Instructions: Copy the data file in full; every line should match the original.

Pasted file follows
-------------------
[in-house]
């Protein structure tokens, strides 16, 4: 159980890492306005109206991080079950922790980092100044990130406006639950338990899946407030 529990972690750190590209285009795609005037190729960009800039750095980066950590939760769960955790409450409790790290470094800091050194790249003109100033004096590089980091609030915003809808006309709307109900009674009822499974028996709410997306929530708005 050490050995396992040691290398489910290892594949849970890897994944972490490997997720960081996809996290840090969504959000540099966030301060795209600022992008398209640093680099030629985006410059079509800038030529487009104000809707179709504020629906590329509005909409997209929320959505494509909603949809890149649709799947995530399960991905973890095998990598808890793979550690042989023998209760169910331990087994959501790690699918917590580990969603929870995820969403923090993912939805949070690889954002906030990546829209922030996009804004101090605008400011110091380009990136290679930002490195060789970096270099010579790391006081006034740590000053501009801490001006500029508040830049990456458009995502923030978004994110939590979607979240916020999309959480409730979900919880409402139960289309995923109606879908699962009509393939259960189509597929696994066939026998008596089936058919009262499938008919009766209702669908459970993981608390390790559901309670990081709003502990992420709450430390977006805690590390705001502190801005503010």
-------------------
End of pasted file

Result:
[in-house]
């Protein structure tokens, strides 16, 4: 159980890492306005109206991080079950922790980092100044990130406006639950338990899946407030 529990972690750190590209285009795609005037190729960009800039750095980066950590939760769960955790409450409790790290470094800091050194790249003109100033004096590089980091609030915003809808006309709307109900009674009822499974028996709410997306929530708005 050490050995396992040691290398489910290892594949849970890897994944972490490997997720960081996809996290840090969504959000540099966030301060795209600022992008398209640093680099030629985006410059079509800038030529487009104000809707179709504020629906590329509005909409997209929320959505494509909603949809890149649709799947995530399960991905973890095998990598808890793979550690042989023998209760169910331990087994959501790690699918917590580990969603929870995820969403923090993912939805949070690889954002906030990546829209922030996009804004101090605008400011110091380009990136290679930002490195060789970096270099010579790391006081006034740590000053501009801490001006500029508040830049990456458009995502923030978004994110939590979607979240916020999309959480409730979900919880409402139960289309995923109606879908699962009509393939259960189509597929696994066939026998008596089936058919009262499938008919009766209702669908459970993981608390390790559901309670990081709003502990992420709450430390977006805690590390705001502190801005503010």